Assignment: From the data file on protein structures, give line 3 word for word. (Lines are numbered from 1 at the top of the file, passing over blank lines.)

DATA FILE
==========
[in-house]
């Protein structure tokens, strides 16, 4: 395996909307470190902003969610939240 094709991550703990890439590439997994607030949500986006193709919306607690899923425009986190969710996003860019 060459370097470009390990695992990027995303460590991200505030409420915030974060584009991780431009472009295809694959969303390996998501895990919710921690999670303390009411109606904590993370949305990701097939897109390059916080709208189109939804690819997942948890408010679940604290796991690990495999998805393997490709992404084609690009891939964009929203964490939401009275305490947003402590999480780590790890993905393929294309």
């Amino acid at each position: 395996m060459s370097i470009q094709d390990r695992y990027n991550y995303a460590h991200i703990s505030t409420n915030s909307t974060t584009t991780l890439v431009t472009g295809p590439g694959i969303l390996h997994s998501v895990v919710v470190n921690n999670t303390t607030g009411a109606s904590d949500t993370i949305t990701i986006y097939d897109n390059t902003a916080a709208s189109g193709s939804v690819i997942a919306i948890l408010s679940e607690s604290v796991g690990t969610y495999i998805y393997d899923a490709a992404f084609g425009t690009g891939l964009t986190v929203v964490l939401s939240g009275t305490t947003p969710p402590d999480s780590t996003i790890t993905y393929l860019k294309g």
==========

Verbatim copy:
């Amino acid at each position: 395996m060459s370097i470009q094709d390990r695992y990027n991550y995303a460590h991200i703990s505030t409420n915030s909307t974060t584009t991780l890439v431009t472009g295809p590439g694959i969303l390996h997994s998501v895990v919710v470190n921690n999670t303390t607030g009411a109606s904590d949500t993370i949305t990701i986006y097939d897109n390059t902003a916080a709208s189109g193709s939804v690819i997942a919306i948890l408010s679940e607690s604290v796991g690990t969610y495999i998805y393997d899923a490709a992404f084609g425009t690009g891939l964009t986190v929203v964490l939401s939240g009275t305490t947003p969710p402590d999480s780590t996003i790890t993905y393929l860019k294309g």